First up came the turret. Just three parts - turret, mantelet and cupola.
The lower hull parts could be clipped together, but I glue them just to be sure.
Once completed it just needs the upper hull and rear panel adding.
There it is finished. You can see from the figures in the background that this is a small vehicle. I think the kit really captures the classic shape of the Matilda. Another winner from Zvezda.
It's tiny predecessor, the Matilda I, is a favourite of mine. I've always wanted a model of one since reading Gerald Scarbourough's Airfix Guide to AFV Modelling in the 70's where he scratch built one using two rear suspension units from Airfix Halftracks!
This time there's only 6 parts! All on one sand coloured sprue.
It was so simple I took all the parts off the sprue in one go.
The hull is made up of three parts. The picture shows the bottom two assembled just waiting for the upper, third part to be added.
All that's left is to add the two track assemblies and the turret.
And there we have it. Two beautiful little Matilda Models. I may at some time do an early war scenario, I've always fancied an Operation Sealion battle. But for the time being these will be finished and put in the cabinet to admire.
By way of an update, here's the finished articles.
Both finished in the black and green camoflague of the BEF in 1940.

Monday, 19 May 2014

Zvezda 1/100 BA10 Armoured Car

Finally got around to assembling a few Zvezda 1/100 kits I've had lying around for months.....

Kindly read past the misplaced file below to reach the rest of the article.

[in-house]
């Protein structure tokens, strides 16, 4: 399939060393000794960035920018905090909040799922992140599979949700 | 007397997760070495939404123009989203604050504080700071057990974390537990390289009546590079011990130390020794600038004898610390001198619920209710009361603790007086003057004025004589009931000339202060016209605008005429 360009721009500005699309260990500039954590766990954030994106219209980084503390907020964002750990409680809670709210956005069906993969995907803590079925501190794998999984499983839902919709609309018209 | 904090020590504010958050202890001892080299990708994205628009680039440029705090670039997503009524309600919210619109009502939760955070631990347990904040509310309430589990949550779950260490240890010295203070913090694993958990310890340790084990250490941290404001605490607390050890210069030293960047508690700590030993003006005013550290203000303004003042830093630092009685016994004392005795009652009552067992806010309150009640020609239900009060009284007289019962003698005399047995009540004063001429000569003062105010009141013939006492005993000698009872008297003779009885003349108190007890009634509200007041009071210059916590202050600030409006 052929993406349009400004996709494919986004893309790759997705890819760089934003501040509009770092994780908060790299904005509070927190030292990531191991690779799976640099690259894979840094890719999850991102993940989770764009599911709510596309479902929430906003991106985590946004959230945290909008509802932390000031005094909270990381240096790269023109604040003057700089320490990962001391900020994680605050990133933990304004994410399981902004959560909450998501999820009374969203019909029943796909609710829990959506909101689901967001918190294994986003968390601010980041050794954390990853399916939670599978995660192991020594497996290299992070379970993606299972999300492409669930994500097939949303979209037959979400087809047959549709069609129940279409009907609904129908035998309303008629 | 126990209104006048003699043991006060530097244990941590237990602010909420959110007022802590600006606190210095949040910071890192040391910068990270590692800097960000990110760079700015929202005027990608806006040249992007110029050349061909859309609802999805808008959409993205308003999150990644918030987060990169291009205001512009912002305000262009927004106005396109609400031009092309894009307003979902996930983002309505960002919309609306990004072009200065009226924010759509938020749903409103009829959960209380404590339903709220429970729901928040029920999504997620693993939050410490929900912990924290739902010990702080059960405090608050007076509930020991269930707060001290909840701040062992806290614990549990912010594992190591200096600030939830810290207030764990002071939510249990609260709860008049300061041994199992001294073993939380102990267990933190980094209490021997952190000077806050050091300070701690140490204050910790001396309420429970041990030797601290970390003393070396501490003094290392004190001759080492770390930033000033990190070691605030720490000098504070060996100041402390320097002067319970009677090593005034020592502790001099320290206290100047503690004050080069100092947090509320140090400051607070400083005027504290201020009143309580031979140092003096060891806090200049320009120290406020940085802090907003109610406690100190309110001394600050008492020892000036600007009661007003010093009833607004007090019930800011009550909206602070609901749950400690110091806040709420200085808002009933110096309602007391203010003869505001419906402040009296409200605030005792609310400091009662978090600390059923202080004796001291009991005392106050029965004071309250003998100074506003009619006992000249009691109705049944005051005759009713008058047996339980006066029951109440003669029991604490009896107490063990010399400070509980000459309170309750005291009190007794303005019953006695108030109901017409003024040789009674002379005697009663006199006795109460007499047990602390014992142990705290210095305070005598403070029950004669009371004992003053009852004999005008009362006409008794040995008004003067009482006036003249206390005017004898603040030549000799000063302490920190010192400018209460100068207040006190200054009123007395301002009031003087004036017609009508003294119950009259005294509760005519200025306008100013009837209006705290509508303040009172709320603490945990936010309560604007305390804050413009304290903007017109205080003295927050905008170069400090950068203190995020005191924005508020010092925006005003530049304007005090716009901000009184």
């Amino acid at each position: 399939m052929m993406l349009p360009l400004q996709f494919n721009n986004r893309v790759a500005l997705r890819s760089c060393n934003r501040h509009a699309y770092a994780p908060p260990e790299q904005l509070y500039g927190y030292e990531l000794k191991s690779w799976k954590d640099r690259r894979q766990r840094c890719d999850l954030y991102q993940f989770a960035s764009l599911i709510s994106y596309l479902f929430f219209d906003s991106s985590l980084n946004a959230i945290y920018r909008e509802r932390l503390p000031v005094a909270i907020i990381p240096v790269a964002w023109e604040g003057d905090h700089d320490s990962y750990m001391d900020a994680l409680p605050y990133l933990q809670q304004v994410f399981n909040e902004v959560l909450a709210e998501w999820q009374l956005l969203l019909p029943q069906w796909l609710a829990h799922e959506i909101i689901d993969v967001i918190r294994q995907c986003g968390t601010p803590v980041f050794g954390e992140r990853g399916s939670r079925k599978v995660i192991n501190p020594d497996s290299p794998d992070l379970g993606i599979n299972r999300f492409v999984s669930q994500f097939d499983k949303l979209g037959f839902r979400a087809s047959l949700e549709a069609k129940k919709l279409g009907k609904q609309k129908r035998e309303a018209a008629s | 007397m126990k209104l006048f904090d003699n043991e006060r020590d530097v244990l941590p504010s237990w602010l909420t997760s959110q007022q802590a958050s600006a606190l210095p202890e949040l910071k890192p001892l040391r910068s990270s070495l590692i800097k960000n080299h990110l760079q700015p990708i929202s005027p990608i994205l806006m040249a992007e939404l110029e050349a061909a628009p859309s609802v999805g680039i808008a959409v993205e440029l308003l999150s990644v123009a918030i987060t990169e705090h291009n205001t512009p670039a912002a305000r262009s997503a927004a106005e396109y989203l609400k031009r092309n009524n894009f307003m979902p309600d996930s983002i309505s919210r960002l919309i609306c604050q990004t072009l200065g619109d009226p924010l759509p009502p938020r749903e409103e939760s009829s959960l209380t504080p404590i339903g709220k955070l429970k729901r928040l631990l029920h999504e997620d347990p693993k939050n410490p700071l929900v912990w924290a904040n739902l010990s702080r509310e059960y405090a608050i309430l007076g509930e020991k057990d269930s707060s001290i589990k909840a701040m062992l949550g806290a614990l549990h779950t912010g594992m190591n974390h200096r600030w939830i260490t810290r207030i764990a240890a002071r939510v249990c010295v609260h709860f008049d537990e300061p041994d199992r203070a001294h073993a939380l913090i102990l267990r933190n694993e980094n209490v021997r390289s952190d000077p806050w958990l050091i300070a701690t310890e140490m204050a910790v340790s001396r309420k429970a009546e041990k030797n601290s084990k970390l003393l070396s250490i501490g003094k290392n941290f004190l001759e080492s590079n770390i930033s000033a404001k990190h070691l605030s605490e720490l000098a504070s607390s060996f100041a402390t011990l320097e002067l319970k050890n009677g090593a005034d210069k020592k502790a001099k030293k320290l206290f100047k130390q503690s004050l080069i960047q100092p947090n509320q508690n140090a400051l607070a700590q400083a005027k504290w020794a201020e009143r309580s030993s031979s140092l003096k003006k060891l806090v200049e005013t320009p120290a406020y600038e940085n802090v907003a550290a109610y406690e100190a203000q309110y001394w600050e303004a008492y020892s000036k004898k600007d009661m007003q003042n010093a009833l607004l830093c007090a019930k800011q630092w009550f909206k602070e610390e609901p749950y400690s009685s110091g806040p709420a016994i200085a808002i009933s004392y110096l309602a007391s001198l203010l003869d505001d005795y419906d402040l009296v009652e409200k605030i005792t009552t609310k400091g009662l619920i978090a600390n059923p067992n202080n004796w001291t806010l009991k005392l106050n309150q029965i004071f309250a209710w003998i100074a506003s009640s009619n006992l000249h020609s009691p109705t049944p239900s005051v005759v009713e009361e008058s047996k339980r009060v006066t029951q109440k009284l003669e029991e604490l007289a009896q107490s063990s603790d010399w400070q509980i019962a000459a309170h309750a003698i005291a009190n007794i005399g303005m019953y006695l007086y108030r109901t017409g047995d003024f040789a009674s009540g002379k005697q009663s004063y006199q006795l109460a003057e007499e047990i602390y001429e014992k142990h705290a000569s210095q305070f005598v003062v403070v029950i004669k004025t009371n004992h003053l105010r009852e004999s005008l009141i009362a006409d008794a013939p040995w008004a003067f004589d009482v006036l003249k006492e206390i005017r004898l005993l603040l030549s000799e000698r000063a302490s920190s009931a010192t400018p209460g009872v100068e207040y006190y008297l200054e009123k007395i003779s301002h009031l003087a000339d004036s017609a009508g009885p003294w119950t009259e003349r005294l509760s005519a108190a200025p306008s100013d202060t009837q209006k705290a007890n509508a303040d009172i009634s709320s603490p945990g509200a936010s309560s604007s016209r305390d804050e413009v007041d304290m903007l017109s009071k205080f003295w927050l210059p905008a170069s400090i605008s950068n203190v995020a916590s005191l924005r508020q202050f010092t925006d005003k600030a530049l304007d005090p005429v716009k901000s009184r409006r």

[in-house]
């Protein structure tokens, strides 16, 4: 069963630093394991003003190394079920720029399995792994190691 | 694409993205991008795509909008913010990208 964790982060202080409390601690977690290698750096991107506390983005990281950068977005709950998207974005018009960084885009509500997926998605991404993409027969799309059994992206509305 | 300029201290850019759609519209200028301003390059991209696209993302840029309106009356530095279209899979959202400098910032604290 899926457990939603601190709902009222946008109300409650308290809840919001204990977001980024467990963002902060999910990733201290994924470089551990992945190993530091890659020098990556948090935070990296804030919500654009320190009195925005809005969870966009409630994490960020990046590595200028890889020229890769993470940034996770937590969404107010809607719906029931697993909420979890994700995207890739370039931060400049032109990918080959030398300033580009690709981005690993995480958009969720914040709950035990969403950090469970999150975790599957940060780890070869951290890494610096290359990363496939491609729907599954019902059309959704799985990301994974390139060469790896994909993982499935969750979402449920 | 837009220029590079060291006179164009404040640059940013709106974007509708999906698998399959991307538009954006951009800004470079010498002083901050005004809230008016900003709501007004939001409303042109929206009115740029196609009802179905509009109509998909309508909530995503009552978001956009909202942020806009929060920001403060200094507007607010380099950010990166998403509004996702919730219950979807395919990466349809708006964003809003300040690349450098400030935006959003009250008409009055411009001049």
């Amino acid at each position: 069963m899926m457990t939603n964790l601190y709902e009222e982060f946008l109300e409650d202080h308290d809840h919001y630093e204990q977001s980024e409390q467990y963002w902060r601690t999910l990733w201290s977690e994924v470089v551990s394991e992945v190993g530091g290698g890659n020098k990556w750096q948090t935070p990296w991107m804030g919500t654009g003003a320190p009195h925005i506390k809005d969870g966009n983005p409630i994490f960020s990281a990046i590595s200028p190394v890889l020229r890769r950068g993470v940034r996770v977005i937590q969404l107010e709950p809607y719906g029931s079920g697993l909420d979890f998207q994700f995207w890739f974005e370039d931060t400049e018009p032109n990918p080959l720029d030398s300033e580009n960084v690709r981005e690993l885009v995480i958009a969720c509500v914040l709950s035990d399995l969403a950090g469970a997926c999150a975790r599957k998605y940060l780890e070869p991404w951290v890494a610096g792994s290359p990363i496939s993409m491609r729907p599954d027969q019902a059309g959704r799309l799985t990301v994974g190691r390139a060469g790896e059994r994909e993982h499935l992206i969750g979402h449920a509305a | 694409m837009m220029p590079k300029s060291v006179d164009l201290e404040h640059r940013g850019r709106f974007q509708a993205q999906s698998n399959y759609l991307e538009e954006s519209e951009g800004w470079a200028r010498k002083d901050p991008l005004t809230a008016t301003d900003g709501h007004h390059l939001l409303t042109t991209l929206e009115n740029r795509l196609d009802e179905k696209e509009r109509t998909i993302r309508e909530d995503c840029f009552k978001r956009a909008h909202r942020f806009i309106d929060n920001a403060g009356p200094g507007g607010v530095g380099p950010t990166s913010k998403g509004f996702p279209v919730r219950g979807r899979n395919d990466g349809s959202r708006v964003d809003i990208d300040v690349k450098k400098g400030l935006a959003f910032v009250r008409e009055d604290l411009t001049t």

Starting with the diminutive BA10 Armoured Car.
All the parts are on one dark green sprue of Zvezda's newer hard plastic.
First assemble the two body sides to the rear floor with attached mudguards
Glue both sides and then add the spare wheels
Next add to the floor pan
Grooves behind the front wheel arches will hold the body sides at the correct angle
Next add the body roof in two parts. Assemble these together before trying to attach to the body assembly.
Once fitted add the turret and the (very!) fiddly headlights to the front arches.
The rear axles are probably best assembled off the car and then fitted wholesale. In the picture I'd forgotten to remove the piece of sprue bracing the two axles! Doh!
Just the front axle to go
The finished article. You can see how small it is by the battlefront minis alongside.
Painted up simply in Russian Green
And some old Dragon number decals just to break up the finish
A lovely little model. Quite complex to assemble (not unlike the Sdkfz222) but worth it in the end.

Recommended